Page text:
DOOH and Digital Privacy

DOOH and Digital Privacy

2022 is a year digital marketers and advertisers have mixed feelings about Google phasing out third-party cookies. While this move may seem out of the blue for some, strategically ceasing the use of these cookies has been a long time in the making. With the rise of users requesting more privacy when using technology, larger tech companies, like Google and Apple have been decreasing the amount of user data third party websites and application developers have access to. The ad tech sector was ripped apart by Apple’s iOS 14.5 privacy rules, which require applications to obtain express agreement to follow user activity. Apple’s App Tracking Transparency (ATT) policy, in combination with the development of data privacy legislation and Google’s anticipated deletion of third-party cookies (albeit not until 2023) has caused marketers that rely on one-to-one targeting to reconsider their data strategies. Numerous have speculated that in an era focused on consumer permission, adtech – and the many firms that rely on one-to-one targeting via cookies or mobile advertising IDs for user acquisition and engagement – will implode.

However, anybody interested in determining the impact of data privacy reforms on advertising must first determine which advertising channels are in question. ATT and similar regulations will not have an influence on social advertising in the same way that they would on television, nor will they have an impact on search in the same way that they will on display. Consumers engage with information in different ways depending on the context, which results in diverse forms of data being generated to explain their behaviours.

This is especially true when it comes to the impact of privacy regulations on digital out-of-home (DOOH) advertising. DOOH does not work on a one-to-one basis. Rather, the channel uses representative data to programmatically place ads where they will reach the desired population of an advertiser. As a result, DOOH will evolve differently in the privacy era than kinds of digital advertising that are heavily reliant on one-to-one targeting.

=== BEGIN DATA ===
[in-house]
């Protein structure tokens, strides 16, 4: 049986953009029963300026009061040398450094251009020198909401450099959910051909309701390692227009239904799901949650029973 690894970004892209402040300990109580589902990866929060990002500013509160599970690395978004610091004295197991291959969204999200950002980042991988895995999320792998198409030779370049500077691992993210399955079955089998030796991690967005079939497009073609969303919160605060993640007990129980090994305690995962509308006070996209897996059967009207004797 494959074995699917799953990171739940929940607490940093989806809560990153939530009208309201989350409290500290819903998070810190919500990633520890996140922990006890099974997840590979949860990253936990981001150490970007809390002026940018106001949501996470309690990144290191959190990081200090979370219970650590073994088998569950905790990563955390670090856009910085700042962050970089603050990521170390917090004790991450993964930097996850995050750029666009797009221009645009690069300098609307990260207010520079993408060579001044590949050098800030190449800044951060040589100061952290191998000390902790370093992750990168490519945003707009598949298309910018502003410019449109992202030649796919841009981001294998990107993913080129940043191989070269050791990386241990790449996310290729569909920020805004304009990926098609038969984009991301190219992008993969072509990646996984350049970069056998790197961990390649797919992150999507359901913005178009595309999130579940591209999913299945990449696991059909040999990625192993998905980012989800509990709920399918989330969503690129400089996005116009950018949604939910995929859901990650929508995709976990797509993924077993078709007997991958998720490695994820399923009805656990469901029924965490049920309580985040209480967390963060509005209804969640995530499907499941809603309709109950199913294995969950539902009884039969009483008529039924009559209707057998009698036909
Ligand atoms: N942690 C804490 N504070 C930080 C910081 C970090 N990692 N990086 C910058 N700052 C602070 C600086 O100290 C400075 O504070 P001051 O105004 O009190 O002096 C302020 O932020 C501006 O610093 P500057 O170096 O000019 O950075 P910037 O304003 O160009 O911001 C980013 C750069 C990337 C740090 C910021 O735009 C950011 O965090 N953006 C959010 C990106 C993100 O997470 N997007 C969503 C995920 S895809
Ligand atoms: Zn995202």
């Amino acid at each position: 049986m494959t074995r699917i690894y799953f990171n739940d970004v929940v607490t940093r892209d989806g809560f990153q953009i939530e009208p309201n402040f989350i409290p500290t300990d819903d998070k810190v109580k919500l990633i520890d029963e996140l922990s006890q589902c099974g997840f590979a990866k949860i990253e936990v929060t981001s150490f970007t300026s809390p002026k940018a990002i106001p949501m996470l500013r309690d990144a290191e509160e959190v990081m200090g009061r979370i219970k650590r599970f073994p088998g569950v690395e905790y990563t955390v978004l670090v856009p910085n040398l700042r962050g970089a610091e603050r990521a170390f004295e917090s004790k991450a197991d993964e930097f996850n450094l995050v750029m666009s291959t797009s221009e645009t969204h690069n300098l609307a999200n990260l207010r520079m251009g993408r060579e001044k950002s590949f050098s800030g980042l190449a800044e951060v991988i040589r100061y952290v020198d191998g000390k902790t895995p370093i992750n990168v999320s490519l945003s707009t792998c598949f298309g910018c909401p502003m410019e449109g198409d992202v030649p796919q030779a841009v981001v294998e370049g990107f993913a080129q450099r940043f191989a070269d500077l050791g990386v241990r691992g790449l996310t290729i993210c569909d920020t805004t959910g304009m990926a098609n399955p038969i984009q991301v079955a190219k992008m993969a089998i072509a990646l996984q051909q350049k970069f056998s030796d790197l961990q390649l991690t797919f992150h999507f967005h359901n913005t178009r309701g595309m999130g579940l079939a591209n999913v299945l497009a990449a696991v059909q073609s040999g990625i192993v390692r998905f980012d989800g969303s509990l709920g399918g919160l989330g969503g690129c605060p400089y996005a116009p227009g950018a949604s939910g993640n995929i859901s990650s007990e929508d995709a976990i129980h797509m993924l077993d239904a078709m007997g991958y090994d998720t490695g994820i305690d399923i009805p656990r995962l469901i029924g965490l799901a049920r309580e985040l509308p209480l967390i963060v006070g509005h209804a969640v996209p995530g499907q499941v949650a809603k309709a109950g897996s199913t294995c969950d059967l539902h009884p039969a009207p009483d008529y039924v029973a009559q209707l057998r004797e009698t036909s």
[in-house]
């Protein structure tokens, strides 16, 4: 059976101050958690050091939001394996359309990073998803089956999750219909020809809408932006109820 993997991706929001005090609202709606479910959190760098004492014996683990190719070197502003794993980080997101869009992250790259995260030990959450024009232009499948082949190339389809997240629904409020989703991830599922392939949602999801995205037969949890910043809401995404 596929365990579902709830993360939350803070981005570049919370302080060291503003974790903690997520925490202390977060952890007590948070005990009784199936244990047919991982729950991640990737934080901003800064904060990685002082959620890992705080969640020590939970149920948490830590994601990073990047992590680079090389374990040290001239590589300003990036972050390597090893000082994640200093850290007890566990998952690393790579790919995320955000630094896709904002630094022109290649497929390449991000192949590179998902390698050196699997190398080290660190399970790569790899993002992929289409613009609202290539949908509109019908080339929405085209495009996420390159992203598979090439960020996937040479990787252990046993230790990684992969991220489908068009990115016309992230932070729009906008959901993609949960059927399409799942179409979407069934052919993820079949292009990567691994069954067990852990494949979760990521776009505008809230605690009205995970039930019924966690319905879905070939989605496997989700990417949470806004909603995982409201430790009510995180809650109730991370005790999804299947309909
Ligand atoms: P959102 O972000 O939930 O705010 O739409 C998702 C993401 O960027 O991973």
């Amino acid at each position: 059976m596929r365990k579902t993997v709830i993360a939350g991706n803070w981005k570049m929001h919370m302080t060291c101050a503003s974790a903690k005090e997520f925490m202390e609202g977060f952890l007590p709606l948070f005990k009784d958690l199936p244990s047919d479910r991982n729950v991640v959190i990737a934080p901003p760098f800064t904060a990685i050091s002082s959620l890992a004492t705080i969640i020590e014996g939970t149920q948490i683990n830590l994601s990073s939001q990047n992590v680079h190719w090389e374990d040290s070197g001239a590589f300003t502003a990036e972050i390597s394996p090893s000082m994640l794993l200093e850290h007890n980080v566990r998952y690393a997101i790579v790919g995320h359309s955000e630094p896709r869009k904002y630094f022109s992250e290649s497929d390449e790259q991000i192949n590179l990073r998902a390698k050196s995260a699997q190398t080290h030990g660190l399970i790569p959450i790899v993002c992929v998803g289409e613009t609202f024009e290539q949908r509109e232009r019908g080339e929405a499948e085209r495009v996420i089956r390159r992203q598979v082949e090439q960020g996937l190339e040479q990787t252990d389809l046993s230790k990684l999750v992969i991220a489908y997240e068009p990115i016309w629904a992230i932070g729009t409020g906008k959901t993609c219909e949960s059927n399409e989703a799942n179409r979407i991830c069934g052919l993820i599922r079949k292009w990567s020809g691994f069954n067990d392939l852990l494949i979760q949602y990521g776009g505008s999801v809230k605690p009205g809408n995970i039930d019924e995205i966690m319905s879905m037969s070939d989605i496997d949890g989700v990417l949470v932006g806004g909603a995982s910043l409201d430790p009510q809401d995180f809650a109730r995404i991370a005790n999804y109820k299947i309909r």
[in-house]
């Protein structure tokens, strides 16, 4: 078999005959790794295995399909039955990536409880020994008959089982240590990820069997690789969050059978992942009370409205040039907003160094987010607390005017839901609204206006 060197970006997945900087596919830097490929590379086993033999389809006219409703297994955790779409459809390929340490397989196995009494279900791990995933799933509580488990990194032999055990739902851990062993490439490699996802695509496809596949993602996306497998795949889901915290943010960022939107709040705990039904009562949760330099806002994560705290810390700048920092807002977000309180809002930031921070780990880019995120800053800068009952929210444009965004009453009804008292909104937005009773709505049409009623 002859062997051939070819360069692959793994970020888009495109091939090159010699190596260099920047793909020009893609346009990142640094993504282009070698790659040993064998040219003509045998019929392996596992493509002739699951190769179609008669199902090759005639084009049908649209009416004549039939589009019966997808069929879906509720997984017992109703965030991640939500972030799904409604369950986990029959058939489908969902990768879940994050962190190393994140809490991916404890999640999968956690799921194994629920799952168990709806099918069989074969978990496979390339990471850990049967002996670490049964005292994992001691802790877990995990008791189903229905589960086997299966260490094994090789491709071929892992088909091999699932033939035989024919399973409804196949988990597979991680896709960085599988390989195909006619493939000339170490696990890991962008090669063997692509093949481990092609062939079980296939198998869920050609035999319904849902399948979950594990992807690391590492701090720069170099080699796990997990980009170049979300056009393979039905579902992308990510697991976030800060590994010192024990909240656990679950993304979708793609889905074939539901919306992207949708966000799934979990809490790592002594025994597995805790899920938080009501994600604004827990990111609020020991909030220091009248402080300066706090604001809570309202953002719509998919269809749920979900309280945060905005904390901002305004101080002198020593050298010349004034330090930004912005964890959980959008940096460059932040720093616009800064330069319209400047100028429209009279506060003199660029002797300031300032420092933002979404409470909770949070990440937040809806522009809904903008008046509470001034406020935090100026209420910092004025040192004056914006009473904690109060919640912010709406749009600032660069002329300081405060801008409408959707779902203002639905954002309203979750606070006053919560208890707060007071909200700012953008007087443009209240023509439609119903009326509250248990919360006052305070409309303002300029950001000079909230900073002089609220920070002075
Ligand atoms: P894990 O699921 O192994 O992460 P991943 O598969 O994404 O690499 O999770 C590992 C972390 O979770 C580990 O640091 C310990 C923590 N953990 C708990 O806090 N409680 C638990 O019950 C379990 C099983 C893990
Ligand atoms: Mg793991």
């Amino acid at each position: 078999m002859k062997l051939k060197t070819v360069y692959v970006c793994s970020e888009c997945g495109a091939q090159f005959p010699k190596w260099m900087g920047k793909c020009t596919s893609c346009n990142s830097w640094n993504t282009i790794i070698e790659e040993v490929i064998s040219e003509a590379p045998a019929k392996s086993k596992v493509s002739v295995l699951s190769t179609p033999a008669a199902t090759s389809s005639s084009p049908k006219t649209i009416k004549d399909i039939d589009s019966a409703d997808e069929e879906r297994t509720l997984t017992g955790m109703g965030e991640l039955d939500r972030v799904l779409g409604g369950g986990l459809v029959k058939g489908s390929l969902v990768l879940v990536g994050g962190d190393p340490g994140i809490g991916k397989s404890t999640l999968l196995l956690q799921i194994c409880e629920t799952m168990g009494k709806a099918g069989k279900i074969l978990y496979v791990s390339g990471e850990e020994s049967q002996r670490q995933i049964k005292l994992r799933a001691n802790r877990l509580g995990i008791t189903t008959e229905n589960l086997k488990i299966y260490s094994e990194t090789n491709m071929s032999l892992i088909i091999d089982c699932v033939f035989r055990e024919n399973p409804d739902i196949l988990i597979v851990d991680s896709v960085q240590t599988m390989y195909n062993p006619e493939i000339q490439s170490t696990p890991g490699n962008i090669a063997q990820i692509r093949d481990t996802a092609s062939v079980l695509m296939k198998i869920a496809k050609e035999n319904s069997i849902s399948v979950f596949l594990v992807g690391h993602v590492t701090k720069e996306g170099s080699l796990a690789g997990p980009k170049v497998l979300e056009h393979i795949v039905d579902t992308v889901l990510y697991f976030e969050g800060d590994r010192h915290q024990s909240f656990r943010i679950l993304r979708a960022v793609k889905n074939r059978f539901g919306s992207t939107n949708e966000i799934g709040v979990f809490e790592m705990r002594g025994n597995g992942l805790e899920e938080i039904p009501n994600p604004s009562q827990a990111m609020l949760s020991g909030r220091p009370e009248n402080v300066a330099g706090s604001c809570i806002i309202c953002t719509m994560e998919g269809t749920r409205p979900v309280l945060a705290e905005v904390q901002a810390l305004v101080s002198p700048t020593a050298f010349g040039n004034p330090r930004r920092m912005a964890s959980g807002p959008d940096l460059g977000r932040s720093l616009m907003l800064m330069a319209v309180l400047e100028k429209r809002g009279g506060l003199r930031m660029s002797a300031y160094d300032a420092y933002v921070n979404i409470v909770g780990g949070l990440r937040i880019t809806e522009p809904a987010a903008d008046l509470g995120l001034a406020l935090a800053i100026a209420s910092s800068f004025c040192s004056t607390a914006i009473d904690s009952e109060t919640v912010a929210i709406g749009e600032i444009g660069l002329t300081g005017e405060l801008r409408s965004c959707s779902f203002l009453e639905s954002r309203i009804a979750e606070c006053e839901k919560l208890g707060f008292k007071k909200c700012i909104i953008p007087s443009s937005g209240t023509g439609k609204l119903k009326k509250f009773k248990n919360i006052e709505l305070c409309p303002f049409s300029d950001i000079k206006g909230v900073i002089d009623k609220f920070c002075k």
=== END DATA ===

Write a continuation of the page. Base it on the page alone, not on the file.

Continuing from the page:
Without delving too deep into the details, let’s look at why data privacy regulations are good for advertising, how they affect DOOH particularly, and what modifications DOOH marketers will need to do to react to the effect of ATT and other privacy laws.

Changes in data privacy are beneficial to both society and business.

At their foundation, data privacy changes, whether implemented by state governments or internet corporations, are about being upfront with customers about how, when, and why their personal information is gathered, as well as obtaining consumer consent to collect it.

That’s a common-sense upgrade in an advertising environment that’s been a little hazy about why and how it gathers data in the past. The advertising sector owes customers the ability to choose whether or not they want a corporation to gather their personal data depending on the advantages and circumstances of data acquisition. Advertisers should make it obvious to customers that data collecting frequently funds free services, can be safe if done right, and improves the convenience and engagement of digital interactions.